This week we have one of the cheapest coffee shops you're likely to find in Moscow — and its not half bad either — as well as a rebranded 'Planeta Sushi' and the fanciest eclairs money can buy. Go on, roll up those sleeves and get stuck in.
Cheap and cheerful coffee
Starbucks better watch its back: the successful Israeli coffee chain has just opened up a new branch in Moscow, selling each item on the menu for only 50 rubles. The food is nothing to write home about, but offers incredible value for money, especially if you are on the go. The coffee (from Lavazza) is nice and strong, and at 50 rubles for a double espresso, you can hardly go wrong.
L’Eclair de Genie
A taste of Paris
It’s fitting that the fanciest eclairs in the city should be sold in the upmarket Tsvetnoi Central Market shopping mall. Hailing from pastry masters in France, l’Eclair de Genie offers beautifully crafted eclairs in indulgent flavors like caramelized pecan and praline-almond to Muscovites with a sweet tooth. At 350 rubles a pop, they’re not cheap, but as a one-time treat you won’t regret it.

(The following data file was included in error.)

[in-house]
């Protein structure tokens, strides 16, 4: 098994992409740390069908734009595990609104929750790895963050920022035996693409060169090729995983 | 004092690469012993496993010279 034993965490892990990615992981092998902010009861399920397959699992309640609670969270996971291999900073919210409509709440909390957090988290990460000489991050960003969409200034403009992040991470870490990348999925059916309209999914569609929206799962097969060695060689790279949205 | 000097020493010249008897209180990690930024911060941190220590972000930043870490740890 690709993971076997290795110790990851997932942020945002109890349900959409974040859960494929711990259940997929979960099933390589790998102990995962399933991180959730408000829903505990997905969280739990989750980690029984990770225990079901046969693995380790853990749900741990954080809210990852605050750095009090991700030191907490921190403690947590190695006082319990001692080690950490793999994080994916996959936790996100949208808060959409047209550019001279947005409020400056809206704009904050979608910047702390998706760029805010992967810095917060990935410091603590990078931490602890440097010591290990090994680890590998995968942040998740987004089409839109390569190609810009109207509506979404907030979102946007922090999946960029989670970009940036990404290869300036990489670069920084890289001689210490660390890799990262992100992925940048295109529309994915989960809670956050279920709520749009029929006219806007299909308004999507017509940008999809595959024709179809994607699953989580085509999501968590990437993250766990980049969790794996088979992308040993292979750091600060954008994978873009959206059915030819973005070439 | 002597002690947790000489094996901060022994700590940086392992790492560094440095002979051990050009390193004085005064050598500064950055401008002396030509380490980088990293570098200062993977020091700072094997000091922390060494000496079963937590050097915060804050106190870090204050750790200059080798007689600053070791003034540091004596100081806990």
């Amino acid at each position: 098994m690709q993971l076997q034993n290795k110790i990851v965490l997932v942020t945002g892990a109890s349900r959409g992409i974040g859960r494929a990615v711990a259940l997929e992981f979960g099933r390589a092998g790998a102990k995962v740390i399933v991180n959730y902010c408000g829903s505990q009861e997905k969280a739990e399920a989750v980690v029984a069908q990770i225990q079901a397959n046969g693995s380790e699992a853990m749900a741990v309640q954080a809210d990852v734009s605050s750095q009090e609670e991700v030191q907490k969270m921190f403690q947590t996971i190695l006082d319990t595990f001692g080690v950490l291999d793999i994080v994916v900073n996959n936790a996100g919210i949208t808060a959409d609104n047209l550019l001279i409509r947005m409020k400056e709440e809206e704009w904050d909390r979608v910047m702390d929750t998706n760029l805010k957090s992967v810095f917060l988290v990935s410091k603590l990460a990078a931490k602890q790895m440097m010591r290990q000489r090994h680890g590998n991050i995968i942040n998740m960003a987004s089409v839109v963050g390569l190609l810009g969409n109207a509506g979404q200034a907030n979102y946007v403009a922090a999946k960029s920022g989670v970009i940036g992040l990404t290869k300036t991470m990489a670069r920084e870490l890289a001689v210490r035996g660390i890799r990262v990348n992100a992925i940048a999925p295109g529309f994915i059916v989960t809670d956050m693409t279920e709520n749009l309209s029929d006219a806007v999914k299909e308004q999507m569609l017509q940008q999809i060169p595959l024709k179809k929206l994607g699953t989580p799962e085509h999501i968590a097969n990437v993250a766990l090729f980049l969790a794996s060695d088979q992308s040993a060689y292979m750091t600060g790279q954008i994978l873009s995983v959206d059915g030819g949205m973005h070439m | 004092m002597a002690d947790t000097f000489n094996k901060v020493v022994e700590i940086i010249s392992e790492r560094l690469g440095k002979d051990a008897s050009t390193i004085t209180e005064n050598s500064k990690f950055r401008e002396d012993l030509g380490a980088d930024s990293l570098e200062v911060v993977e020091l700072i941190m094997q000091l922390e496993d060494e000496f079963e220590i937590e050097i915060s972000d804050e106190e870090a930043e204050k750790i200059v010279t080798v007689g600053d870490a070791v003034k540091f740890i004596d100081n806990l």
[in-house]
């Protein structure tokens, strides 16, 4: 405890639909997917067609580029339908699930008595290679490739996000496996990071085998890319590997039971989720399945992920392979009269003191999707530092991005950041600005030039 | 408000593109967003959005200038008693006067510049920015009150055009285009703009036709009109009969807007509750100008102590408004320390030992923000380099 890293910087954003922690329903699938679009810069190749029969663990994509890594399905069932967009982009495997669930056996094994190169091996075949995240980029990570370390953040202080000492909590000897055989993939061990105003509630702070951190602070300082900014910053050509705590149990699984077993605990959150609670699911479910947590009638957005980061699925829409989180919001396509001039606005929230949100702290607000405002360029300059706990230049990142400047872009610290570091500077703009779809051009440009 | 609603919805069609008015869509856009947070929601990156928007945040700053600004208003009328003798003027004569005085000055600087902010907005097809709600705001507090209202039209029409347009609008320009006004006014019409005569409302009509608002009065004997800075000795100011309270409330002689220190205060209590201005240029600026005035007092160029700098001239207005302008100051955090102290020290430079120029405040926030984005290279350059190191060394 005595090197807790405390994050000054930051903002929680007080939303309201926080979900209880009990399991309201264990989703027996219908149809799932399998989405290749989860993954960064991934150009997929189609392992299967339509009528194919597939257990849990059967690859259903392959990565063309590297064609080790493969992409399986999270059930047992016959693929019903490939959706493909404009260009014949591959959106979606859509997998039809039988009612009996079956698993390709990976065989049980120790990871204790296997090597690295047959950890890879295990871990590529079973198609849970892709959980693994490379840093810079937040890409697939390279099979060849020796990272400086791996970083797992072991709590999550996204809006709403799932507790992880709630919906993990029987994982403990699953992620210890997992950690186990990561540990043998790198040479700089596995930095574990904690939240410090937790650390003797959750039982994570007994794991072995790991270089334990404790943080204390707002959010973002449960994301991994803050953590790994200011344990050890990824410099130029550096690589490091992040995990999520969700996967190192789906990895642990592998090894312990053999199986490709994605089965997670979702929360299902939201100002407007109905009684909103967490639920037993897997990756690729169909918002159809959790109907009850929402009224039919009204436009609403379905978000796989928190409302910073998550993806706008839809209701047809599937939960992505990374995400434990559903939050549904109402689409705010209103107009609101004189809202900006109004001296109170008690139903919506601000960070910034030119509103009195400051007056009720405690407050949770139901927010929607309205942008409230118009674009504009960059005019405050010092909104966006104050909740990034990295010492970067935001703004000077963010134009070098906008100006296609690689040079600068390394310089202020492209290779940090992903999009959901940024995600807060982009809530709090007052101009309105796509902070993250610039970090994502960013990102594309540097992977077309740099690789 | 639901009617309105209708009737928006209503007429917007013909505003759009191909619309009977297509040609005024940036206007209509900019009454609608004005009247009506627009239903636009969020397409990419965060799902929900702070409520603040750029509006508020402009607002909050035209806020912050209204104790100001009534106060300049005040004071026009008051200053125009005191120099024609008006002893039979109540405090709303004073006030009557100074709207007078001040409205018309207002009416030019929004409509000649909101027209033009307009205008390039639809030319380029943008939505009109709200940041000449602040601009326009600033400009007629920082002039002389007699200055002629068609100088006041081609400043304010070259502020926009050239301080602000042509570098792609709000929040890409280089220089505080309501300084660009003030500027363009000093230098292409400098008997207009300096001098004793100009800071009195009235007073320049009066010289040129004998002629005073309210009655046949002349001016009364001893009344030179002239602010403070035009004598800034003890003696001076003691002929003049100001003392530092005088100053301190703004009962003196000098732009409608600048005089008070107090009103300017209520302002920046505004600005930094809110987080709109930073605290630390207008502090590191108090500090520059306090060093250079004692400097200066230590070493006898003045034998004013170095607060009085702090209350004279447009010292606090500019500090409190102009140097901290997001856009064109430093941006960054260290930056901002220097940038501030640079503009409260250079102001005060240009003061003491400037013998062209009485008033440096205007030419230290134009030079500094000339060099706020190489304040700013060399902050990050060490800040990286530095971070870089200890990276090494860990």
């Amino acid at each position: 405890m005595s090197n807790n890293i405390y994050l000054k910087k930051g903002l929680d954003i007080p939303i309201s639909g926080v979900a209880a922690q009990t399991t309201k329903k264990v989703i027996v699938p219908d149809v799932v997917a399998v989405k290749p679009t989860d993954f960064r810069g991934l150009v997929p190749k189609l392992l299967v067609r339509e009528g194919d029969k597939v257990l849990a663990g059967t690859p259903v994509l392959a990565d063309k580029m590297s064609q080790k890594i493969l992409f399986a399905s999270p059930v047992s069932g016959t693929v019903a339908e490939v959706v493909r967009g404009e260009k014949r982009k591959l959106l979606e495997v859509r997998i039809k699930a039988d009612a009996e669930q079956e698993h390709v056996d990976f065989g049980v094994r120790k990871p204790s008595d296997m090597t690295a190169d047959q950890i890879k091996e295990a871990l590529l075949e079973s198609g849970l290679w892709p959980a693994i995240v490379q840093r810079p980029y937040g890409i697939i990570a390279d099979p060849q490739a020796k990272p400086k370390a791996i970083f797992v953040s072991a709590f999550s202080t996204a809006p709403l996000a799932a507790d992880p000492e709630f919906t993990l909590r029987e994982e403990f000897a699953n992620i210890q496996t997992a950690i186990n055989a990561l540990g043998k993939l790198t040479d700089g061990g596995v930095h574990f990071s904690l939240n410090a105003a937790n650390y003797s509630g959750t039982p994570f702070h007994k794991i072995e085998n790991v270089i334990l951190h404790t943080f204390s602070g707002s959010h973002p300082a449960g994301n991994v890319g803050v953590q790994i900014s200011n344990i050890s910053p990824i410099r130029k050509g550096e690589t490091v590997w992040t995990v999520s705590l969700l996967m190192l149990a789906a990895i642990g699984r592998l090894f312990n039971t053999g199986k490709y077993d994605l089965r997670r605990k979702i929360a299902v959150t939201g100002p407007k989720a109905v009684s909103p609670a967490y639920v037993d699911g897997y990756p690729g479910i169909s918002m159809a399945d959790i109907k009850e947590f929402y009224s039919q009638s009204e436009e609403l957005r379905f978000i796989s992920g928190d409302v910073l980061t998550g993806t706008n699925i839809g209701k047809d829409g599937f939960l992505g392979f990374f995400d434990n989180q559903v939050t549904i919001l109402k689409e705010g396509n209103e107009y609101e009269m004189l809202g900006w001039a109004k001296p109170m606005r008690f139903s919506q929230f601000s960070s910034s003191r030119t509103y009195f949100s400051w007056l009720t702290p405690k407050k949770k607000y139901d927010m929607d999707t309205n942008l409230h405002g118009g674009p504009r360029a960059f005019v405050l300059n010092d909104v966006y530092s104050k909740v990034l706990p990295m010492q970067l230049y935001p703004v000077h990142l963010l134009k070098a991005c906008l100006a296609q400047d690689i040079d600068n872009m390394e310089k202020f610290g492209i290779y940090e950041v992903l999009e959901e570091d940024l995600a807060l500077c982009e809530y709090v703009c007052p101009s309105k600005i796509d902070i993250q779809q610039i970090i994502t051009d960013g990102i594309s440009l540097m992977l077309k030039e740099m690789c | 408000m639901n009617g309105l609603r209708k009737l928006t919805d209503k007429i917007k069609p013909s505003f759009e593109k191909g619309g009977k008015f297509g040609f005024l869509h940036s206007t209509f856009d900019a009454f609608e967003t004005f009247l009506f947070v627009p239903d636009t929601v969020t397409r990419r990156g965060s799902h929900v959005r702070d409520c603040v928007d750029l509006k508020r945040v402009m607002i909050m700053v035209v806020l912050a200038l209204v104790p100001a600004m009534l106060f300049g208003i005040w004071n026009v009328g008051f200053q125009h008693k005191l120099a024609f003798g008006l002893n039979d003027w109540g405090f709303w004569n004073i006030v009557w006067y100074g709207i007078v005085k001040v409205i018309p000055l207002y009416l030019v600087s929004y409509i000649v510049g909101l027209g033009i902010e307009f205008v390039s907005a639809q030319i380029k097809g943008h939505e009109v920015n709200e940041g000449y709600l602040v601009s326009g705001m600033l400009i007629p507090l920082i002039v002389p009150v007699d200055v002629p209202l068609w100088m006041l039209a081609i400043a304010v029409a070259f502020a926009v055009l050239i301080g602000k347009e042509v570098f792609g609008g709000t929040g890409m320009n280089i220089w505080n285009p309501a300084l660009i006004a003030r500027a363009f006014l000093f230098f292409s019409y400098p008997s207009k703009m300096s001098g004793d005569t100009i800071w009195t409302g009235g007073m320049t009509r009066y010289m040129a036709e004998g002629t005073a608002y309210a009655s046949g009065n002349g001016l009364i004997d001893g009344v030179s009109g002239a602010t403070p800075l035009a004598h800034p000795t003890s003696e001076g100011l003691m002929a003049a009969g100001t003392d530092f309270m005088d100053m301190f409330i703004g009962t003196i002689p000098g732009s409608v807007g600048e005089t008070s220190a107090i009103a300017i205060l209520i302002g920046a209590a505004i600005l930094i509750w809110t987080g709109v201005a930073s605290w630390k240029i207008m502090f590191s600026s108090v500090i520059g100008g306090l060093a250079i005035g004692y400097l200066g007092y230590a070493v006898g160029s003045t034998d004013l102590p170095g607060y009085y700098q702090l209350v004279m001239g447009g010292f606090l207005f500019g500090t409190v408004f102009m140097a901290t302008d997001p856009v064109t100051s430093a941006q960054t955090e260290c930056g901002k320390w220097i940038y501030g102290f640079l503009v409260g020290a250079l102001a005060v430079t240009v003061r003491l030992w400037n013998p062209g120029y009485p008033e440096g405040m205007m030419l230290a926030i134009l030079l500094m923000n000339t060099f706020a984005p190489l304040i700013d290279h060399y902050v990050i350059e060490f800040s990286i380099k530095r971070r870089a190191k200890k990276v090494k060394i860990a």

Sea food on the cheap
Moremaniya has been open for a while outside of Moscow, but the new location on Kutuzovsky Prospekt means it makes sense to go two stops from the circle line for the incredibly cheap prices. Fresh, medium-sized dorado for 200 rubles and a simplified version of Marseille’s famous fish soup bouillabaisse for 370 rubles. On a health kick? Try the seared tuna salad (369 rubles).
'Planeta Sushi' gone pan-Asian
Shikari is the latest effort to rebrand “Planeta Sushi.” The restaurant combines Indian, Japanese, Vietnamese and adapted Chinese cuisines. The Vietnamese hot pot “lau” is the main attraction — dip pieces of fish, shrimp, chicken, and vegetables into the boiling broth (1350 rubles for two). Alternatively, opt for the butter chicken (399 rubles), the dim sum or sushi.